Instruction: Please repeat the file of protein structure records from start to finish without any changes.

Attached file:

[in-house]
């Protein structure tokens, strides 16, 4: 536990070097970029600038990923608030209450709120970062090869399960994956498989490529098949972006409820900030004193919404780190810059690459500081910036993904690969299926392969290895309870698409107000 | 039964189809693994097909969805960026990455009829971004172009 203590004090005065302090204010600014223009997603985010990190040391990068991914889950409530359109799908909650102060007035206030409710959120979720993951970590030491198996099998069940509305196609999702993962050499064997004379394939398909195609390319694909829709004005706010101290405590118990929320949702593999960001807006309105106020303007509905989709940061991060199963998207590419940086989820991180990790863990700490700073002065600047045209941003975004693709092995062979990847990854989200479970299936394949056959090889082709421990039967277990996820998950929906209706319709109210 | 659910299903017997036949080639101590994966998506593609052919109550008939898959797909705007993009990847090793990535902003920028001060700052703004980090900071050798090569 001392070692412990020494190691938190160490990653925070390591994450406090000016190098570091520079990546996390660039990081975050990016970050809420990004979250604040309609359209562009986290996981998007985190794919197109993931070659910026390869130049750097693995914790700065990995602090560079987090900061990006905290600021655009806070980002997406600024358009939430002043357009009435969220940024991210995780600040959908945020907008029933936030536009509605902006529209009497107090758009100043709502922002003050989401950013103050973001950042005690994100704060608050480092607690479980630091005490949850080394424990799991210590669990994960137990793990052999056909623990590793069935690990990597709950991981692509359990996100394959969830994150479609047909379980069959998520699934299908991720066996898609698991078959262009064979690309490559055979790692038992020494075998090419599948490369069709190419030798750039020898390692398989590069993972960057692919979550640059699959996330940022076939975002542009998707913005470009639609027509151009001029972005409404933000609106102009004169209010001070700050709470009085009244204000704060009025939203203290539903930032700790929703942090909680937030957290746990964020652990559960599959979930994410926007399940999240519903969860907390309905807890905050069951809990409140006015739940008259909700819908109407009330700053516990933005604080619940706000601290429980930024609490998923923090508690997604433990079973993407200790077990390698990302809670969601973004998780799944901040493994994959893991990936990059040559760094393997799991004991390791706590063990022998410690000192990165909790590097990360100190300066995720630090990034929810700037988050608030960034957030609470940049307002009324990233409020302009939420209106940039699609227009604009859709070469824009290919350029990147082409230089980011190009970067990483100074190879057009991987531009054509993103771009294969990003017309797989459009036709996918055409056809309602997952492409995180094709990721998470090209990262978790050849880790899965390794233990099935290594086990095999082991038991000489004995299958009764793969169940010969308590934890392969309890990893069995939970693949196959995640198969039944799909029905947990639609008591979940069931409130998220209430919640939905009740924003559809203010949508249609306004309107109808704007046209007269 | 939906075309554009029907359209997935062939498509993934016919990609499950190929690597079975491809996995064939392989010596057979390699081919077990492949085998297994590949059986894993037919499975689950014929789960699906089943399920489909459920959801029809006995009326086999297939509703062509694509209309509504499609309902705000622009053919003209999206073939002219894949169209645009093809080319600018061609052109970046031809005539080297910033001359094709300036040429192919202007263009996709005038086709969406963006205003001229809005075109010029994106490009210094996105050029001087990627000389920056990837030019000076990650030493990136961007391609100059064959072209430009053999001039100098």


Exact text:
[in-house]
């Protein structure tokens, strides 16, 4: 536990070097970029600038990923608030209450709120970062090869399960994956498989490529098949972006409820900030004193919404780190810059690459500081910036993904690969299926392969290895309870698409107000 | 039964189809693994097909969805960026990455009829971004172009 203590004090005065302090204010600014223009997603985010990190040391990068991914889950409530359109799908909650102060007035206030409710959120979720993951970590030491198996099998069940509305196609999702993962050499064997004379394939398909195609390319694909829709004005706010101290405590118990929320949702593999960001807006309105106020303007509905989709940061991060199963998207590419940086989820991180990790863990700490700073002065600047045209941003975004693709092995062979990847990854989200479970299936394949056959090889082709421990039967277990996820998950929906209706319709109210 | 659910299903017997036949080639101590994966998506593609052919109550008939898959797909705007993009990847090793990535902003920028001060700052703004980090900071050798090569 001392070692412990020494190691938190160490990653925070390591994450406090000016190098570091520079990546996390660039990081975050990016970050809420990004979250604040309609359209562009986290996981998007985190794919197109993931070659910026390869130049750097693995914790700065990995602090560079987090900061990006905290600021655009806070980002997406600024358009939430002043357009009435969220940024991210995780600040959908945020907008029933936030536009509605902006529209009497107090758009100043709502922002003050989401950013103050973001950042005690994100704060608050480092607690479980630091005490949850080394424990799991210590669990994960137990793990052999056909623990590793069935690990990597709950991981692509359990996100394959969830994150479609047909379980069959998520699934299908991720066996898609698991078959262009064979690309490559055979790692038992020494075998090419599948490369069709190419030798750039020898390692398989590069993972960057692919979550640059699959996330940022076939975002542009998707913005470009639609027509151009001029972005409404933000609106102009004169209010001070700050709470009085009244204000704060009025939203203290539903930032700790929703942090909680937030957290746990964020652990559960599959979930994410926007399940999240519903969860907390309905807890905050069951809990409140006015739940008259909700819908109407009330700053516990933005604080619940706000601290429980930024609490998923923090508690997604433990079973993407200790077990390698990302809670969601973004998780799944901040493994994959893991990936990059040559760094393997799991004991390791706590063990022998410690000192990165909790590097990360100190300066995720630090990034929810700037988050608030960034957030609470940049307002009324990233409020302009939420209106940039699609227009604009859709070469824009290919350029990147082409230089980011190009970067990483100074190879057009991987531009054509993103771009294969990003017309797989459009036709996918055409056809309602997952492409995180094709990721998470090209990262978790050849880790899965390794233990099935290594086990095999082991038991000489004995299958009764793969169940010969308590934890392969309890990893069995939970693949196959995640198969039944799909029905947990639609008591979940069931409130998220209430919640939905009740924003559809203010949508249609306004309107109808704007046209007269 | 939906075309554009029907359209997935062939498509993934016919990609499950190929690597079975491809996995064939392989010596057979390699081919077990492949085998297994590949059986894993037919499975689950014929789960699906089943399920489909459920959801029809006995009326086999297939509703062509694509209309509504499609309902705000622009053919003209999206073939002219894949169209645009093809080319600018061609052109970046031809005539080297910033001359094709300036040429192919202007263009996709005038086709969406963006205003001229809005075109010029994106490009210094996105050029001087990627000389920056990837030019000076990650030493990136961007391609100059064959072209430009053999001039100098």